*Please note what works for me may not work for you. These are suggestions.
My oldest and youngest children have different brains. And I mean that are also wired differently. Their view on life and needs vary greatly. Not just because of the age difference. Because sometimes they can't calm themselves down or agree, they get into physical fights. Knee wants to turn off the lights to play a game. HB gets mad and tells him to turn them on. Instead of "tattling" which I wish he'd do he balls up his fist and hits him. He doesn't really give Knee a chance to respond either. Naturally Knee has no problem with tattling and runs in to tell me that HB has hit him. Rinse and repeat. So it poses its own challenges when like today HB is home "sick" because of last night, but is fine during the day time. (sometimes I hate school's sick policies)
These are some of the things we attempt to do. They don't always work.
1) Seperate them-
If they are both fairly calm but one is having an off day, I find its best just to designate them a room until they can come back together. HB doesn't mind the seclusion as much. Knee hates it. This morning he came to me sobbing that he "likes" HB and "wants him back." Knee's definitely more social but he spends his days with me mostly. So when HB is around he likes to spend as much time with his brother as possible. This plan of attack is a hit or miss in other words.
2) Pull out the crafts-
The problems tend to multiply when their games get rough and out of hand. What starts out as a nice game of chase, turns into a pushing shoving match. So I have to reset the boys interest. I've tried to read them books, but they still want to move around so it doesn't really work. Fortunately I keep a stock of art supplies and so it's easy to pull a craft out of hat (so to speak). They get super excited and focused on the task at hand and calm down. You may not be crafty, but there are a plethora of craft kits for kids at craft stores. And for something educational and crafty there are a number of box services that send you their own pre-packed craft kits. I recently received a box from Green Kid Crafts to try. It had four craft activities pre-packaged all about nocturnal animals. They included a list of additional craft suggestions related to the subject. No, they didn't ask me to review. It was a promo. I just liked the service. Some people also recommend Kiwi Crate, but I haven't tried them.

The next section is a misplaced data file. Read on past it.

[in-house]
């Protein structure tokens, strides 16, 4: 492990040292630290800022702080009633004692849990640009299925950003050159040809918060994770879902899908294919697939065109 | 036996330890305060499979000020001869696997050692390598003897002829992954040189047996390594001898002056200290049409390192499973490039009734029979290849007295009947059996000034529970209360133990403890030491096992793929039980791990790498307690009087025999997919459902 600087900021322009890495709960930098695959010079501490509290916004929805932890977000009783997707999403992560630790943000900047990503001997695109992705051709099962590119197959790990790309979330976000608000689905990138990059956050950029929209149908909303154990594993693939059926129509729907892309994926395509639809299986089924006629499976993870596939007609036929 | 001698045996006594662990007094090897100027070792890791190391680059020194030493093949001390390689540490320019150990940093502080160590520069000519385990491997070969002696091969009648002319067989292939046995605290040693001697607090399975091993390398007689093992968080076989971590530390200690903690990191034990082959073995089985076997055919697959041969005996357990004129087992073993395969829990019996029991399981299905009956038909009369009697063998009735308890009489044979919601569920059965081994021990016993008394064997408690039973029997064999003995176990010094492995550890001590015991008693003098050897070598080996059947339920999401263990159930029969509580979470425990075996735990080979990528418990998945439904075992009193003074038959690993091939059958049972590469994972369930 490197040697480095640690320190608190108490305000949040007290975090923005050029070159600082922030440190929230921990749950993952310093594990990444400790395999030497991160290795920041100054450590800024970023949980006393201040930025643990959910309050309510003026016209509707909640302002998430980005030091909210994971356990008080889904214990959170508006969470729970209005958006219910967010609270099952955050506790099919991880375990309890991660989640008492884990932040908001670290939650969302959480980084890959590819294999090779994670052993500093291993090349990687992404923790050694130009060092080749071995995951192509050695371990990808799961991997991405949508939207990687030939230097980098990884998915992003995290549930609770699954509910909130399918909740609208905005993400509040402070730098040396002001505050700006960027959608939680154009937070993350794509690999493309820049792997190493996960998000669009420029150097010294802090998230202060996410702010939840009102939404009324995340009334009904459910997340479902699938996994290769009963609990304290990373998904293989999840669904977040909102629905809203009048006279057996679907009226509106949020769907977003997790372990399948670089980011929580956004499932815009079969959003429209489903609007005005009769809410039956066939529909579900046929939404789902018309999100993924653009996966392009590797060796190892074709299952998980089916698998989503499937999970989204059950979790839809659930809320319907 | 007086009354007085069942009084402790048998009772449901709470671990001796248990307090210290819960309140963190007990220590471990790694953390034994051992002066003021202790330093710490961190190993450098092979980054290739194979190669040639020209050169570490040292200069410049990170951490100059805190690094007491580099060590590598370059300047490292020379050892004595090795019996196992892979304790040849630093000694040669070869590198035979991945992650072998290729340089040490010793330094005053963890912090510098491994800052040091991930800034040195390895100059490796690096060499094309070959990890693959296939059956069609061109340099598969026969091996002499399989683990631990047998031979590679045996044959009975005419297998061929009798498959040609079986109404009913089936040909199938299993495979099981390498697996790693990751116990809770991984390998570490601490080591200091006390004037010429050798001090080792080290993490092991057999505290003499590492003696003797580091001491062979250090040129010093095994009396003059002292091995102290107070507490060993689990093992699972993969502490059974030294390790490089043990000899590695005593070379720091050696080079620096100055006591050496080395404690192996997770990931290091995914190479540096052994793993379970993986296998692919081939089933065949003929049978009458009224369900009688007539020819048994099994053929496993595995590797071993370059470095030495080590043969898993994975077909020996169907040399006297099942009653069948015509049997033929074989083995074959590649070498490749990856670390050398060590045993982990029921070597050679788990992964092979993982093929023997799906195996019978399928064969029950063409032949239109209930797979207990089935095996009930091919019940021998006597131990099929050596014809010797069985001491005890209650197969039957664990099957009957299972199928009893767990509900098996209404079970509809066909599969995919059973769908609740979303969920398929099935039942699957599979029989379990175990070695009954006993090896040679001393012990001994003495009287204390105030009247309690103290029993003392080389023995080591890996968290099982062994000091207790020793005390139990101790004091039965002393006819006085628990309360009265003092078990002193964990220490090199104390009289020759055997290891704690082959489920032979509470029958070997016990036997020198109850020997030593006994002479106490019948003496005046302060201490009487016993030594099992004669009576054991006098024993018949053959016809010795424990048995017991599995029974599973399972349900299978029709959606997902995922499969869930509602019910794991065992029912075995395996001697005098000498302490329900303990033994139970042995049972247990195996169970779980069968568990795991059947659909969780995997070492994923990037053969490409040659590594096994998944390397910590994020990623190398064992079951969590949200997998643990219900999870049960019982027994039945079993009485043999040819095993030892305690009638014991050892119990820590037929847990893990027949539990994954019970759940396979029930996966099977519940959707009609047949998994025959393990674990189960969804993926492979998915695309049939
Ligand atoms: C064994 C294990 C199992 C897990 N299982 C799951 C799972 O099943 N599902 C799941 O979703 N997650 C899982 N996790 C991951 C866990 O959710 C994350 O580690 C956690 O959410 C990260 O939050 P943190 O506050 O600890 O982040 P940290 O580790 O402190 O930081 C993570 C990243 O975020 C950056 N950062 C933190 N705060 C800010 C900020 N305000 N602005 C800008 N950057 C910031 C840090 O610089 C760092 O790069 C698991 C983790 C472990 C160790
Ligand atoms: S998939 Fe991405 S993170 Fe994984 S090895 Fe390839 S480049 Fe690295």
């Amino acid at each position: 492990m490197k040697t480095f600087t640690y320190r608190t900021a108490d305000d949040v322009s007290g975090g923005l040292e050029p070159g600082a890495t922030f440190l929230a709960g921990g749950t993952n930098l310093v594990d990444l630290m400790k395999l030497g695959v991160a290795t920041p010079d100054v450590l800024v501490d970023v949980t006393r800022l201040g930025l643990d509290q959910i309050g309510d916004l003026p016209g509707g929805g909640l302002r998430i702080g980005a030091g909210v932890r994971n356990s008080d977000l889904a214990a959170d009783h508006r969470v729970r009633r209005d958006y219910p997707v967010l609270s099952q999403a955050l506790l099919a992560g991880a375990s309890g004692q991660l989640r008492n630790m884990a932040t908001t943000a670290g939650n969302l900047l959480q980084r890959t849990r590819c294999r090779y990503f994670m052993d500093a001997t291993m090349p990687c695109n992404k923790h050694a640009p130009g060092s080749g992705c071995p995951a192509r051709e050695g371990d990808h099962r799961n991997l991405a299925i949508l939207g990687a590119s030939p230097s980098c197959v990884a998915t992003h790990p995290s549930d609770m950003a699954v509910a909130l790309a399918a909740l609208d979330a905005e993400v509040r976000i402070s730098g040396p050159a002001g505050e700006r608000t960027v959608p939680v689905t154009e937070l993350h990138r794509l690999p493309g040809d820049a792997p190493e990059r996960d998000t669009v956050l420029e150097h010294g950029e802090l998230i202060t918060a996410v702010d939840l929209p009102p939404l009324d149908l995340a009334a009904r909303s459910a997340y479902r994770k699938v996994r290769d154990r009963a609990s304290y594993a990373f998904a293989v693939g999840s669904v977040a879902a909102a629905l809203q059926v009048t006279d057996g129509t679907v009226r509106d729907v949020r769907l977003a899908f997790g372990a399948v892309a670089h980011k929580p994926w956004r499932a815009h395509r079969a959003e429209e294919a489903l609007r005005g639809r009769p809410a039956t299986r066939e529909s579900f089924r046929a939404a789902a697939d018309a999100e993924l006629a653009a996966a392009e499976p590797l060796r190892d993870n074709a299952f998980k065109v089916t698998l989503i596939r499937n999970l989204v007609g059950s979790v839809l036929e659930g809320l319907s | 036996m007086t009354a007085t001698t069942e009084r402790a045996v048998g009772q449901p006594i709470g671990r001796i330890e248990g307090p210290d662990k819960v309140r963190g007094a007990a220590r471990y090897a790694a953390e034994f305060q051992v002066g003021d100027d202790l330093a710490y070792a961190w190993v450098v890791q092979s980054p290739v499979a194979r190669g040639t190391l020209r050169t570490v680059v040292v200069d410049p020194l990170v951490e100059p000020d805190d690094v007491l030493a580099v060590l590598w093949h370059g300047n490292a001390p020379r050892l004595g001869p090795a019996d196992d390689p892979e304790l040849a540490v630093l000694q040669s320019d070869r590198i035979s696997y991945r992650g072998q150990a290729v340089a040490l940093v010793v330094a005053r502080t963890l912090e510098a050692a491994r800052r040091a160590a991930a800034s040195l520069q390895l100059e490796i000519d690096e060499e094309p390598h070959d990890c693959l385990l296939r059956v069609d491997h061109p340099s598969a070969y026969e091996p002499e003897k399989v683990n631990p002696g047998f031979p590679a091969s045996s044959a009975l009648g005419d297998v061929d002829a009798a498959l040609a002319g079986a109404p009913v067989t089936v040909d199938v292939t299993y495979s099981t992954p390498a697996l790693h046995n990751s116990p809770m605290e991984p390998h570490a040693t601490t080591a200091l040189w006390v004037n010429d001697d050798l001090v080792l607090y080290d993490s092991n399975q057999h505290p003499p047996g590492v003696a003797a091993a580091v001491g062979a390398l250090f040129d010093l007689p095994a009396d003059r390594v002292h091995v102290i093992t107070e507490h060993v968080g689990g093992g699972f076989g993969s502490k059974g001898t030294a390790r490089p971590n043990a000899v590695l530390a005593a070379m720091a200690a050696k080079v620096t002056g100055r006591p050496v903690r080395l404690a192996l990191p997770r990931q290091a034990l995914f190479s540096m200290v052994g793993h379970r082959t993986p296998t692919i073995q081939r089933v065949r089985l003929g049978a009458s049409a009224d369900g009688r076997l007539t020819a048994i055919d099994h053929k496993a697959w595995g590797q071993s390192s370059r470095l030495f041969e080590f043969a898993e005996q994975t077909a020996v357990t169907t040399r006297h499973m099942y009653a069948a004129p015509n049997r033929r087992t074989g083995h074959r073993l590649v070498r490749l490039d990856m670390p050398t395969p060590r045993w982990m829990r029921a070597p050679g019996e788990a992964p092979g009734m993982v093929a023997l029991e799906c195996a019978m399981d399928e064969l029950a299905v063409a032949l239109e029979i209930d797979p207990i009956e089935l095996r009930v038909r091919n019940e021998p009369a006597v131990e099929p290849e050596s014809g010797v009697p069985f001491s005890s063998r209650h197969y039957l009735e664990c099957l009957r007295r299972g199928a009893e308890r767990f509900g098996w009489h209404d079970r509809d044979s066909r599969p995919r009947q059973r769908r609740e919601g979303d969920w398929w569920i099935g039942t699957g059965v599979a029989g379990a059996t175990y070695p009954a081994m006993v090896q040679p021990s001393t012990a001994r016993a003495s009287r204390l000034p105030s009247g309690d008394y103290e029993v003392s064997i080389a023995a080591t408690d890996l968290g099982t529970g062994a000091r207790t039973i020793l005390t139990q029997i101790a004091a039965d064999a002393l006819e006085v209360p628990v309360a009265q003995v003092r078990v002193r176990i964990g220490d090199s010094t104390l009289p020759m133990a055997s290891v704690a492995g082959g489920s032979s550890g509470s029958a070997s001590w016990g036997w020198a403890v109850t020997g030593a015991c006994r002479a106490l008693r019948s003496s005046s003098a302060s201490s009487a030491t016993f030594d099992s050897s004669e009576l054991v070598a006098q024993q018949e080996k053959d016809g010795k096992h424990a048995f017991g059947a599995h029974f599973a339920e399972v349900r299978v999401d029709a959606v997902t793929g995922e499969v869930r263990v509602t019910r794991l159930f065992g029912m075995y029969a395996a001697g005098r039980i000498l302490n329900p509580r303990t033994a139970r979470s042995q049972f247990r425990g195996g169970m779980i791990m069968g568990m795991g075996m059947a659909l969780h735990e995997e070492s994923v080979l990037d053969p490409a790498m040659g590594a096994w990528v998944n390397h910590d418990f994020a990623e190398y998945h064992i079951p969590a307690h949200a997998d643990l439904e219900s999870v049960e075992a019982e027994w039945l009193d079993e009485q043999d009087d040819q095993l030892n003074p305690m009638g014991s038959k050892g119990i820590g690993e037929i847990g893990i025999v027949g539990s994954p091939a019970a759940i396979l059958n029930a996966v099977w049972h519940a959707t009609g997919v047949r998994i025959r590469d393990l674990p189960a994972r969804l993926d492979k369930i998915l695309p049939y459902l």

3) Send them outside-
Sometimes my kids just feel cooped up. If it wasn't snow in London, it's heat in Arizona. If the weather is bearable, I've been known to send them outside. The backyard is big and fenced in. They are more likely to go exploring or digging in the dirt than attempting to kill each other.
4) Grab some toys from storage-
We rotate their toys although I haven't much lately (which might explain why they are entertaining themselves with my laundry basket). If they seem really really bored, I will announce that I am going to the shed to bring something back. Sometimes they follow me but I kick them out and grab only a few things. Otherwise they view it as a free for all. Some fav toy they haven't seen for a while can jump start their imaginations and keep them focused on play for a while instead of killing each other.
5) Bring out the board games-
This is really what my husband does. He's not a craft person. I'm not a gamer. But it's the same concept: get them to sit down and work on their fine motor and critical thinking skills for a while. The game can sometimes back fire as my children are aging and learn about "loosing" and "winning." Overall it works okay. And just like with crafts I might have to help one (Knee the younger one) more than the other.
6) The "Never" Fail-
And if all else fails or I just feel too darn sick, my ol' stand by is to pop popcorn and find a movie. But you don't want this too much because even then movies can become boring.
What do you do to keep the fighting down to a minimum?